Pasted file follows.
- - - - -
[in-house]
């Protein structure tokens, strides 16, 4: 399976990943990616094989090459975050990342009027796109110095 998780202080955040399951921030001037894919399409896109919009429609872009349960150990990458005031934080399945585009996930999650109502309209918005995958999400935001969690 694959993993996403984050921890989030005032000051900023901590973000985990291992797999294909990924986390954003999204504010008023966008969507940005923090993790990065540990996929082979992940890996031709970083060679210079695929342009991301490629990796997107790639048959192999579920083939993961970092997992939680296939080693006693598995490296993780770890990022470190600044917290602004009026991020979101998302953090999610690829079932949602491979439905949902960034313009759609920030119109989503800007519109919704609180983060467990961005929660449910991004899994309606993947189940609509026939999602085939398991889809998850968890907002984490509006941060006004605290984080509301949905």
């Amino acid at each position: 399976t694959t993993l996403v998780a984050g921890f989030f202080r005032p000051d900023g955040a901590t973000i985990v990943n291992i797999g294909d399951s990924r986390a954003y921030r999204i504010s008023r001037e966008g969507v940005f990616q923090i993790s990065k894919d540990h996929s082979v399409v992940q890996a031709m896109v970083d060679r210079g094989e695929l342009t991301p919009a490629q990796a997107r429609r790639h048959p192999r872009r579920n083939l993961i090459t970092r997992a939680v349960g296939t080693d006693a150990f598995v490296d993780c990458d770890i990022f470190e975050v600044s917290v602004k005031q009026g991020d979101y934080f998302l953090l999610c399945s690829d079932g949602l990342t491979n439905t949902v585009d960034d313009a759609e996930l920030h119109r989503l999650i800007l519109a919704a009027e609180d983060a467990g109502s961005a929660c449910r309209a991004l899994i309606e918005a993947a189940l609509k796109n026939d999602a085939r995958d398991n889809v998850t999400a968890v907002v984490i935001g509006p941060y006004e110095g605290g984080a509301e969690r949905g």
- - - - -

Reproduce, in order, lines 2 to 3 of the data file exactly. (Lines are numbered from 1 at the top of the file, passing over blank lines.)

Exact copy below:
């Protein structure tokens, strides 16, 4: 399976990943990616094989090459975050990342009027796109110095 998780202080955040399951921030001037894919399409896109919009429609872009349960150990990458005031934080399945585009996930999650109502309209918005995958999400935001969690 694959993993996403984050921890989030005032000051900023901590973000985990291992797999294909990924986390954003999204504010008023966008969507940005923090993790990065540990996929082979992940890996031709970083060679210079695929342009991301490629990796997107790639048959192999579920083939993961970092997992939680296939080693006693598995490296993780770890990022470190600044917290602004009026991020979101998302953090999610690829079932949602491979439905949902960034313009759609920030119109989503800007519109919704609180983060467990961005929660449910991004899994309606993947189940609509026939999602085939398991889809998850968890907002984490509006941060006004605290984080509301949905």
């Amino acid at each position: 399976t694959t993993l996403v998780a984050g921890f989030f202080r005032p000051d900023g955040a901590t973000i985990v990943n291992i797999g294909d399951s990924r986390a954003y921030r999204i504010s008023r001037e966008g969507v940005f990616q923090i993790s990065k894919d540990h996929s082979v399409v992940q890996a031709m896109v970083d060679r210079g094989e695929l342009t991301p919009a490629q990796a997107r429609r790639h048959p192999r872009r579920n083939l993961i090459t970092r997992a939680v349960g296939t080693d006693a150990f598995v490296d993780c990458d770890i990022f470190e975050v600044s917290v602004k005031q009026g991020d979101y934080f998302l953090l999610c399945s690829d079932g949602l990342t491979n439905t949902v585009d960034d313009a759609e996930l920030h119109r989503l999650i800007l519109a919704a009027e609180d983060a467990g109502s961005a929660c449910r309209a991004l899994i309606e918005a993947a189940l609509k796109n026939d999602a085939r995958d398991n889809v998850t999400a968890v907002v984490i935001g509006p941060y006004e110095g605290g984080a509301e969690r949905g």